Gym membership app Gympass, backed by SoftBank in a $300 million round last June, said it reduced its workforce worldwide by 20% as users stay home. The company founded in Brazil and now headquartered in New York is now offering exercise classes online.
At Colombian delivery startup Mensajeros Urbanos, Chief Executive Santiago Pineda said a funding round has been delayed, putting him on edge even though the company has increased business doing deliveries for pharmacies and supermarkets.
“It has been quite a challenge to maintain (limited partners) interested in investing,” he said.
The co-founder of Mexican eyewear startup Ben & Frank, Mariana Castillo, said she is abandoning plans to seek funding this year and is focused on survival. Although the company is still doing online sales, Castillo shuttered all 24 stores and put the brakes on three new locations.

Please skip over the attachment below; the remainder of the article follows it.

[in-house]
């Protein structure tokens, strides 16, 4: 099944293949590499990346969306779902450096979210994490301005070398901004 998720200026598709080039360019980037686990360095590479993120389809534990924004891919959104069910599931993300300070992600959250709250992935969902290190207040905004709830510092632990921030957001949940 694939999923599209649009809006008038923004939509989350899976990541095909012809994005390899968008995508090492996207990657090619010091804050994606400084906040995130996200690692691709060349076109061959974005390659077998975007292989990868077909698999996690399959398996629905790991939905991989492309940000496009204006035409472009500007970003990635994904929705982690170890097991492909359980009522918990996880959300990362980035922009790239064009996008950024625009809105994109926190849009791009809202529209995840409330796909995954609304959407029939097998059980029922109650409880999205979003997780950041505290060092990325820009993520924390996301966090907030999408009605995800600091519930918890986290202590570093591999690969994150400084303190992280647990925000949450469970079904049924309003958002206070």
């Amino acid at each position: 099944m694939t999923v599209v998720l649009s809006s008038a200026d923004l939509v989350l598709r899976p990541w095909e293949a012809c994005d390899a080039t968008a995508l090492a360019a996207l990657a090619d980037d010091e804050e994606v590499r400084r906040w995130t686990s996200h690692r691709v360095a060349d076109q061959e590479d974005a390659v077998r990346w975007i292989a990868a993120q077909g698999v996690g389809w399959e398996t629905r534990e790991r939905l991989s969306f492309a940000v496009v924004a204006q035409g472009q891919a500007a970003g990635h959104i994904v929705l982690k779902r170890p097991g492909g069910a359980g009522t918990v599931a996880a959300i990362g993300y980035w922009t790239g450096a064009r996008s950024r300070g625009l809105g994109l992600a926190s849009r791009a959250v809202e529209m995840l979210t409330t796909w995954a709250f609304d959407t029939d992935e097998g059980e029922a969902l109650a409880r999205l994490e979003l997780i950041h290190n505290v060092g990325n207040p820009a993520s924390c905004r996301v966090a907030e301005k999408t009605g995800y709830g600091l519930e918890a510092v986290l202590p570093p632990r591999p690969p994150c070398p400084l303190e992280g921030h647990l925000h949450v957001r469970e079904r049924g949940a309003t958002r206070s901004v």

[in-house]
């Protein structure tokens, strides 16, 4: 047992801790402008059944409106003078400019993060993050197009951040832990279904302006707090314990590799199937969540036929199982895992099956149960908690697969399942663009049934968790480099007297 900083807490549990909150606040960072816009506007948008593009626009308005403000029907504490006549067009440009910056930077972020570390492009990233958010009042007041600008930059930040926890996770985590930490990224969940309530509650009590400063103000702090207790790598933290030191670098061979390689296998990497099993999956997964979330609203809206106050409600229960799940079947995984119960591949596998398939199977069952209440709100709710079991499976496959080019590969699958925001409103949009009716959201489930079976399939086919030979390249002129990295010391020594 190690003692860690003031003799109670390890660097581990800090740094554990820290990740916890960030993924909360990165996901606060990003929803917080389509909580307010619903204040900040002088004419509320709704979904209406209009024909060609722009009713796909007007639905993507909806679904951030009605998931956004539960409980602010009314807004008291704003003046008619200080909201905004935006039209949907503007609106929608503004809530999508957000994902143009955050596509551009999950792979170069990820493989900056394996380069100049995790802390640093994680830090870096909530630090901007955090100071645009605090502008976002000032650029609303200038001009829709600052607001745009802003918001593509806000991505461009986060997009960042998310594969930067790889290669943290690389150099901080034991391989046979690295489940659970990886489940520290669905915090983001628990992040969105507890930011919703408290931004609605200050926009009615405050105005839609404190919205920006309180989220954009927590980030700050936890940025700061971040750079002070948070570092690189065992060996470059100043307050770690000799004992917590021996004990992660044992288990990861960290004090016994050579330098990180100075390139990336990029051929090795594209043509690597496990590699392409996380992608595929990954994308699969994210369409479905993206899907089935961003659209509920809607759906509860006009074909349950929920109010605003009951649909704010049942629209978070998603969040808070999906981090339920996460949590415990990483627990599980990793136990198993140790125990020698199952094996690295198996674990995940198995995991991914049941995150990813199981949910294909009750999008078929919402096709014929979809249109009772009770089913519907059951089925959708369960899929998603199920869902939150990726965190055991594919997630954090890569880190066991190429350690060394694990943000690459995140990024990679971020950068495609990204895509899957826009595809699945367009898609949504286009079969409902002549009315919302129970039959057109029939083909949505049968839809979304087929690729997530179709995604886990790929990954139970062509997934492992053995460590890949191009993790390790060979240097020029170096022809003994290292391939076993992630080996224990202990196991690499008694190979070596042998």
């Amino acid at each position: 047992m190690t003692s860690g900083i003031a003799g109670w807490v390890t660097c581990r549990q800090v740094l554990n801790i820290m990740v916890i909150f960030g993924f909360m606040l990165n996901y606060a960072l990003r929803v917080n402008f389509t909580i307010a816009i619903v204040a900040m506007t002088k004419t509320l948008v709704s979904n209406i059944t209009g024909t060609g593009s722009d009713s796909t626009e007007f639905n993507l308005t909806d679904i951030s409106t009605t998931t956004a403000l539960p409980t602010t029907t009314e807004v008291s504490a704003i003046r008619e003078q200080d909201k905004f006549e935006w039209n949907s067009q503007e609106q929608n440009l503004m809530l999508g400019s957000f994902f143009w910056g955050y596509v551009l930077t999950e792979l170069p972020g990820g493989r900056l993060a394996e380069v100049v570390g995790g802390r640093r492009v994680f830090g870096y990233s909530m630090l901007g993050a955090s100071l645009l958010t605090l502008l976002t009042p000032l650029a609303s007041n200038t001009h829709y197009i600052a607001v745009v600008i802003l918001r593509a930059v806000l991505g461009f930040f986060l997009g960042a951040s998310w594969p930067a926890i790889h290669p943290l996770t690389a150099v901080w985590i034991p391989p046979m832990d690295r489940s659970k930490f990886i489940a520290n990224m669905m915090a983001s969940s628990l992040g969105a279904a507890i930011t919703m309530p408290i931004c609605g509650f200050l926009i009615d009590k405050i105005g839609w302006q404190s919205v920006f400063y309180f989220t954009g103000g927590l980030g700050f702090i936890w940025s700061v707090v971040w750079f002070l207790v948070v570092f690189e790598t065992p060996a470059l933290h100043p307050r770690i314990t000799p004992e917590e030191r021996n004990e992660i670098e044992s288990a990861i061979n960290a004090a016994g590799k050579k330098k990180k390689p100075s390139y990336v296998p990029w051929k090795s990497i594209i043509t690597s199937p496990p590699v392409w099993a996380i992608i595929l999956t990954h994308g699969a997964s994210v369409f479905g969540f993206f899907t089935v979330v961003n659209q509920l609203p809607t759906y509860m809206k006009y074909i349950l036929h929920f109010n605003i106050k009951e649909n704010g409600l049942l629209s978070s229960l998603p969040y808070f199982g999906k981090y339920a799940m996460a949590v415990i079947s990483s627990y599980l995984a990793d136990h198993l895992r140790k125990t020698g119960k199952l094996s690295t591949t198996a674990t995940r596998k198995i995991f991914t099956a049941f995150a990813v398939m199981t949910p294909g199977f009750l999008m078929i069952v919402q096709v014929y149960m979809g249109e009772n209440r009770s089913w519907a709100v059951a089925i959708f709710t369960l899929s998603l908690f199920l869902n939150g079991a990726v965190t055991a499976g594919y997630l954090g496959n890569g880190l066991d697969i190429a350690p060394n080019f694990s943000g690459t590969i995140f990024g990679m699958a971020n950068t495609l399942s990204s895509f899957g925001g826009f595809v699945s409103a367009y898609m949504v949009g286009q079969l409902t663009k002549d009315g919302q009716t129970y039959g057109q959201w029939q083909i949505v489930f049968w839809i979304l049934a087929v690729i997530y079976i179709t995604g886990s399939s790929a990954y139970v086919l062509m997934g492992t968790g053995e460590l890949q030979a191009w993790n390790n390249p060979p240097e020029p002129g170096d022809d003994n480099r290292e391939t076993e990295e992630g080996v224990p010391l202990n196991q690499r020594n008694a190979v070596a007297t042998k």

“We’re really taking care of every peso that comes into the company,” she said.
Some remain optimistic about the startup scene’s survival in a market where entrepreneurs have long operated with limited resources.
Eric Perez-Grovas, general partner at Mexican venture capital firm Jaguar Ventures, said companies that make it through the crunch could be poised for success.
“Survive these three months, and you’ll have a good market and pool of talent,” he said.
Calderon, the food entrepreneur, is already laying plans to revive Muy, which runs “cloud kitchens” catering to the food delivery sector and also operates its own restaurants, using artificial intelligence to predict demand.
The company had halted operations so it could figure out best practices to keep employees safe, Calderon said, and began reopening locations for delivery orders last week.
But it is still difficult to revisit the presentation he planned to share with investors, boasting rosy projections of doubling average sales per store.
“We lost all that momentum,” Calderon said. “We never saw this coming.”
(Reporting by Julia Love and Daina Beth Solomon in Mexico City; Editing by Jonathan Weber and Matthew Lewis)